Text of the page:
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Wednesday, August 24, 2016

Number 1936: Little House on Mars

If nothing else, this episode of the Ghost from Nedor’s Thrilling Comics #17 (1941) should serve as a jaw-dropping example of how many elements can be dropped into a story. Time machine to Mars. Red Martian rocks holding the essential component to a successful defense weapon for America. A little house, almost a log cabin, really, on Mars protected by a bunch of ugly little men with ray guns. And out of the door to said house comes a tall blonde girl in a bra top and miniskirt.

Oh, and the Ghost is a comic book magician, so there is some of that finger-waving hokus-pokus going on, also.

The Grand Comics Database credits the art to Ed Wexler, and the story to Richard E. Hughes. Hughes, who was also the editor, stuck with the comics until his death in the late '60s. In my opinion Hughes’ magnum opus was the Herbie series, which made the goings-on in a screwball tale like this Ghost story seem almost normal. But Herbie was intentionally funny.









Monday, August 22, 2016

Number 1935: Ghastly's real-life horror

Graham “Ghastly” Ingels’ gothic and moody artwork for EC Comics can still send a shiver to anyone encountering his work for the first time. But Ingels struggled with alcoholism, and it was (according to some) at EC that his drinking got worse. In an article in Filmfax Outré #5 (1996), author/interviewer Don Vaughn tells of Ingels’ drinking: “Ingels quickly became one of EC’s premiere [sic] talents, drawing the lead story in . . . Haunt of Fear, secondary stories for the two other horror title and the occasional crime tale. It was a grueling schedule, but Ingels was fast with a brush and had little trouble keeping up, says fellow EC alumni [sic] George Evans.

“It was during this period, associates recall, that Ingels’ drinking started to get out of hand. His work never suffered, but he occasionally missed deadlines, forcing EC editor Al Feldstein to give him advanced deadlines so that publishing schedules wouldn’t be affected. Sometimes, say friends, Ingels would disappear for days at a time — often with the completed artwork under his arm. Amazingly, he never once misplaced it.”

In the article Evans describes a ride home with Ingels after Ingels had imbibed several beers. “We would be tearing along at 65 miles per hour on the parkway and I would see lights a mile ahead and he would suddenly hit the brakes. Then we would be approaching traffic and he would put his foot on the gas pedal. At a given point, I would say, “Hey, Graham, you’re coming up on that pretty damned fast!” And he would say, “Not to worry, George, I’ve got everything under control.”

So Ingels drove drunk. He is lucky he and his passengers — or innocents in another car — didn’t end up looking like the cadaverous creatures he sometimes drew. As the article goes on, in later life Ingels backed off drinking so much, but by then it had ruined his marriage and his relationship with his children. Before he died in 1991 he reconciled with his daughter, but not his son. Alcoholism was the horror story Ingels lived. But there is some sort of happy ending: Ingels became a respected art teacher in Florida, and author Vaughn quoted some comments from Ingels’ students praising his teaching and artistic ability.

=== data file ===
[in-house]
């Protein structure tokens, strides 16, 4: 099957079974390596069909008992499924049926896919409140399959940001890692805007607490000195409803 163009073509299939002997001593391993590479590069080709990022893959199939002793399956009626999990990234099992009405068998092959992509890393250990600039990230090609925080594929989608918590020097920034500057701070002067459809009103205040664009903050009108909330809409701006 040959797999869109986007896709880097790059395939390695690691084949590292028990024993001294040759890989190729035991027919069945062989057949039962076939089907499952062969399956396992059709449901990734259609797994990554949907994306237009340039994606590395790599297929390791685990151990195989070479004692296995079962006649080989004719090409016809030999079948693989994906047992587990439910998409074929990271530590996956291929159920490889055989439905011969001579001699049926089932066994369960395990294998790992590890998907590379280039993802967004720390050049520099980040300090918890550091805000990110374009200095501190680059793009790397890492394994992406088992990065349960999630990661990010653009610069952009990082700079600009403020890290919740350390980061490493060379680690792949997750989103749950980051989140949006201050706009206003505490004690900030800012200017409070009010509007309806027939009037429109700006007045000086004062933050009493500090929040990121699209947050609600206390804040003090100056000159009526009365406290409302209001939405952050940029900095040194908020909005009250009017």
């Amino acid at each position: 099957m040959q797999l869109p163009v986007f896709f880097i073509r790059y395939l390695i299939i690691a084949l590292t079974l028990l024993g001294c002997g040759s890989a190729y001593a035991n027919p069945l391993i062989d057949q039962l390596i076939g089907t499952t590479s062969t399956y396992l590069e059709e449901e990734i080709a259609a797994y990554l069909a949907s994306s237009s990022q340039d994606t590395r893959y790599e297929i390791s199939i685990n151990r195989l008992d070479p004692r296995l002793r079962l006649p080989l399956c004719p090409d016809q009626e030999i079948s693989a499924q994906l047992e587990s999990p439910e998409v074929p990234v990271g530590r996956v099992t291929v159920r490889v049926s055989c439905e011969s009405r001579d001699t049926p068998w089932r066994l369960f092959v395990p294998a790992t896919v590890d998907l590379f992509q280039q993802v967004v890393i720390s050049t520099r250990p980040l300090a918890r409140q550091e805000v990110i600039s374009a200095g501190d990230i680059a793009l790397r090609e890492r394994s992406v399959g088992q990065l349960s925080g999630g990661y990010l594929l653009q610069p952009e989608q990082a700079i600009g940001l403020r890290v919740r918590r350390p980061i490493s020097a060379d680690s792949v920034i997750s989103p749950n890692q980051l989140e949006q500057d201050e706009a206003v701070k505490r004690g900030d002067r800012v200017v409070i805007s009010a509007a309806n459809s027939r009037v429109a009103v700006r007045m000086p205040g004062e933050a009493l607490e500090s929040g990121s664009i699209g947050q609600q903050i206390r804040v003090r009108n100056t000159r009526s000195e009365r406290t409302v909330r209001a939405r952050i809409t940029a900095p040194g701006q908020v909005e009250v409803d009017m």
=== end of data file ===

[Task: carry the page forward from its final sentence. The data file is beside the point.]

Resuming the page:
In a more traditional sense, Ingels’ paper nightmares, those he drew for EC Comics, are readily available in various forms, deluxe hardcover compilations to the original pre-Code comics to reprints of those comics. In the case of “Nobody There!” from Haunt of Fear #16 (1952), these are scans of the original art I am posting with grateful approbation to Heritage Auctions, who sold these eight pages for $28,680.









Sunday, August 21, 2016

Pappy's Sunday Supplement #1: Tarzan and rampaging dinos!

This coming Friday I am presenting a tribute to the anniversary of Tarzan, now 104 years old, and still swinging through the trees. But today I have an issue of Tarzan from Dell Comics, with a couple of dinosaur tales. It has been awhile since I have shown a Tarzan story illustrated by Jesse Marsh, and this is my way of atoning.

Pappy’s Sunday Supplement will be a sometime thing (I would like to do it at least once a month, but I am not promising. How is that for equivocation, eh? Like including fine print on a contract, I am not leaving myself open for breaking a promise if I don't get to it some months.) Like the weekly anniversary specials I did last month, I would like to show something special for these supplements.

I believe today’s entry qualifies for that special status. Using the 52-page format, two Tarzan stories could be shown, as well as the U.S. Post Office-decreed 2-page text story, and a serial. Tarzan #24 (1951) has two Tarzan stories with dinosaurs by Gaylord Dubois, drawn by Jesse Marsh, and the final chapter of “Two Against the Jungle," the serial that preceded the more famous and long-running “Brothers of the Spear,” which made its initial appearance in the next issue. Issue #25 was also the last of the 52-page issues, going back to 36-pages with #26. All of that information will be on the quiz. I hope you are taking notes.